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How to Get Involved in Wearable Electronics

Screen printers looking to break into this market should heed this advice.

For screen-printing firms who are interested in exploring the potential of the vast, expanding market of wearable technology, industry consultant Ray Greenwood offers these tips:

Keep expanding your horizons. Understand that the most important element of wearable electronics isn’t the “wearables” but the “electronics.” Electronics have rules and physics that can’t be faked. Wearable technology not only has to look good, but the products also have to work. Go to events and symposiums beyond the garment and printing industries to see what kinds of electronics are possible. Look for magazines, websites, and symposiums where the manufacturers of printed electronics (and the material and service industries that serve them) gather.

Learn the types of materials involved in making the types of electronic circuits and items that will be used to make garments with built-in electronics. Learn about conductive inks, films, adhesives, tapes, wire connector assemblies, weatherproofing materials, dielectrics, and cloth, plastic, and rubber substrates. Currently, a lot of testing is focused on discovering which types of cloth might be most practical with different electronic materials and circuit types.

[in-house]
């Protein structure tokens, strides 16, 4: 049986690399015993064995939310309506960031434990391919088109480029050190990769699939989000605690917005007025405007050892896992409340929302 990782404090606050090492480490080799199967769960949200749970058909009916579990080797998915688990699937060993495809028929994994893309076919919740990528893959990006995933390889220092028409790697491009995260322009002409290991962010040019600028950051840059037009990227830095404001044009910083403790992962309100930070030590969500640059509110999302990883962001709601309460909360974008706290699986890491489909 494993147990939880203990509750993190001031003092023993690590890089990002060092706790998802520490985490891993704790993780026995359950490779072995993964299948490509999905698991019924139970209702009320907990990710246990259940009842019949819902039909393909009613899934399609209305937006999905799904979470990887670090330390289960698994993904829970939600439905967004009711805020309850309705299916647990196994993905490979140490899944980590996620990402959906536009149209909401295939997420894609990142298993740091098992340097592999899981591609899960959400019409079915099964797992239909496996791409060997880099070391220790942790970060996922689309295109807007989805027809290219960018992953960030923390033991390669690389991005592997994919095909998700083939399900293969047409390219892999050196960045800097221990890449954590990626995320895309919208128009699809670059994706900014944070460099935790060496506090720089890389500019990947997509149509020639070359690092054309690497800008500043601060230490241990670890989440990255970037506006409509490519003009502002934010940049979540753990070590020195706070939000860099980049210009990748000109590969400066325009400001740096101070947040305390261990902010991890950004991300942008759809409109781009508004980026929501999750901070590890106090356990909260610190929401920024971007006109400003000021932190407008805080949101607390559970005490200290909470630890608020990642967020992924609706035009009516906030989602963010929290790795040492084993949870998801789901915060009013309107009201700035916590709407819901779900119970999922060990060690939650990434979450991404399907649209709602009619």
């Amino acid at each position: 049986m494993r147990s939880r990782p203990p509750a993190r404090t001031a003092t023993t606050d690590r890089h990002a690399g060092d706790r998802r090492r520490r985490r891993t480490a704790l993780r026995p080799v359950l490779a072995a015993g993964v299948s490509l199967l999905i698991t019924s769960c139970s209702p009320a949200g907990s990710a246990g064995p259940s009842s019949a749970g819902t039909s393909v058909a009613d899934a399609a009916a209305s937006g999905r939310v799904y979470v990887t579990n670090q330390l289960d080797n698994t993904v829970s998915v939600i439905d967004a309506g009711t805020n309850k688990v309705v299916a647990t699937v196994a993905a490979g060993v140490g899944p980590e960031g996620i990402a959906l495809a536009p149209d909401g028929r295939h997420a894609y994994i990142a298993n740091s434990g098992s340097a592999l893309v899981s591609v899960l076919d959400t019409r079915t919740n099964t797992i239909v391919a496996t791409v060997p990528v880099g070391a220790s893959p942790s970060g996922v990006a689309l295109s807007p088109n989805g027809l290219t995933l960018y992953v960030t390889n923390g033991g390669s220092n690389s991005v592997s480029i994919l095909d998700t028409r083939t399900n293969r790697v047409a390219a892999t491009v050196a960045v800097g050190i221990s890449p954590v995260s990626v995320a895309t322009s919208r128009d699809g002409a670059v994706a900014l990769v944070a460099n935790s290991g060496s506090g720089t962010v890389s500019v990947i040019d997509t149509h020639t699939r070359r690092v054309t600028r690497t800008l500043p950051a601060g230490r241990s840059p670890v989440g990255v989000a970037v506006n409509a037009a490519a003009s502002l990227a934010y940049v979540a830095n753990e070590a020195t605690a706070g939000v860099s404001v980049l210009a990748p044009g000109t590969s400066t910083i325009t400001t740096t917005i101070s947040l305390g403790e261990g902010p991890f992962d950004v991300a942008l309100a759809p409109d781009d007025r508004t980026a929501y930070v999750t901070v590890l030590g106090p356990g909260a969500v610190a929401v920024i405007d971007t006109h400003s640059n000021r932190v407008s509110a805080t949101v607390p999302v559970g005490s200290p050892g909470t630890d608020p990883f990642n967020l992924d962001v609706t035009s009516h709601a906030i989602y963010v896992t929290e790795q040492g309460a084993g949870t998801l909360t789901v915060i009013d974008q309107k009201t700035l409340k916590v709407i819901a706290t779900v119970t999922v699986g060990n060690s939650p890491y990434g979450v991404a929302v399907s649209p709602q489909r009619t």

Start an internal initiative to make samples and test the materials to understand what types of screen-making and -printing methods will be required. The product designers who come to you for proof of concept or prototyping will be looking for a printer who has at least some experience working with similar products, or at least with the types of materials in question. They will not come to you to start from zero.

Plan to maintain a very clean workspace if the manufacturing process requires anything more than laminating, heat sealing, or attaching an electronic device to a garment. For most wearables, you do not need a literal clean room, but you do need a clean space. For your own R&D, you can start by making a small quasi-clean room space with clean air, clean floors, and a separate screen-making area. You’ll also want to plan methods for documenting your research.

Invest in quality-control tools for screens and inks. And be diligent about writing repeatable processes for your screen-making and -printing setup. You cannot “wing it” with electronics.

Know what techniques are being explored on the path to making electronics wearable. It might be: direct printing of circuit on cloth; printing electronic heat, solvent, or adhesive transfers; laminating of cloth and plastic; or surface-mount devices.
 

Read more on the future of wearable technology or find resources across the industry.

Read more from our February/March 2016 issue.

View more from this Screen Printing issue